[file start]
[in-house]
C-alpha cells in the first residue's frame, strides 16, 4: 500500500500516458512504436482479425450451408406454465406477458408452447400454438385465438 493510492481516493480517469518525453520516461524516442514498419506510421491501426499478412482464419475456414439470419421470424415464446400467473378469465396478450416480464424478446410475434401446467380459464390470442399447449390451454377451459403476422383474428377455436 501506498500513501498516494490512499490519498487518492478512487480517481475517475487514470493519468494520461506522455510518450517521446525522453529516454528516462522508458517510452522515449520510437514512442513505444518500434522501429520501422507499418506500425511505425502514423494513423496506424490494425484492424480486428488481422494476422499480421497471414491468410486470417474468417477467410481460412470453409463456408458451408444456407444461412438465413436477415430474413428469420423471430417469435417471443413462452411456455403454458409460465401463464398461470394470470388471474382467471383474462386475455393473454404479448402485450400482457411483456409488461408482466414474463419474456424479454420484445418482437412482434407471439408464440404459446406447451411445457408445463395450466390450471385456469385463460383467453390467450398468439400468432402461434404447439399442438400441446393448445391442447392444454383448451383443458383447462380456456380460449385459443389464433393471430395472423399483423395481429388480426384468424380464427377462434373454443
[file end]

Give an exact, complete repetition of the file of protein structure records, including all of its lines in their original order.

[in-house]
C-alpha cells in the first residue's frame, strides 16, 4: 500500500500516458512504436482479425450451408406454465406477458408452447400454438385465438 493510492481516493480517469518525453520516461524516442514498419506510421491501426499478412482464419475456414439470419421470424415464446400467473378469465396478450416480464424478446410475434401446467380459464390470442399447449390451454377451459403476422383474428377455436 501506498500513501498516494490512499490519498487518492478512487480517481475517475487514470493519468494520461506522455510518450517521446525522453529516454528516462522508458517510452522515449520510437514512442513505444518500434522501429520501422507499418506500425511505425502514423494513423496506424490494425484492424480486428488481422494476422499480421497471414491468410486470417474468417477467410481460412470453409463456408458451408444456407444461412438465413436477415430474413428469420423471430417469435417471443413462452411456455403454458409460465401463464398461470394470470388471474382467471383474462386475455393473454404479448402485450400482457411483456409488461408482466414474463419474456424479454420484445418482437412482434407471439408464440404459446406447451411445457408445463395450466390450471385456469385463460383467453390467450398468439400468432402461434404447439399442438400441446393448445391442447392444454383448451383443458383447462380456456380460449385459443389464433393471430395472423399483423395481429388480426384468424380464427377462434373454443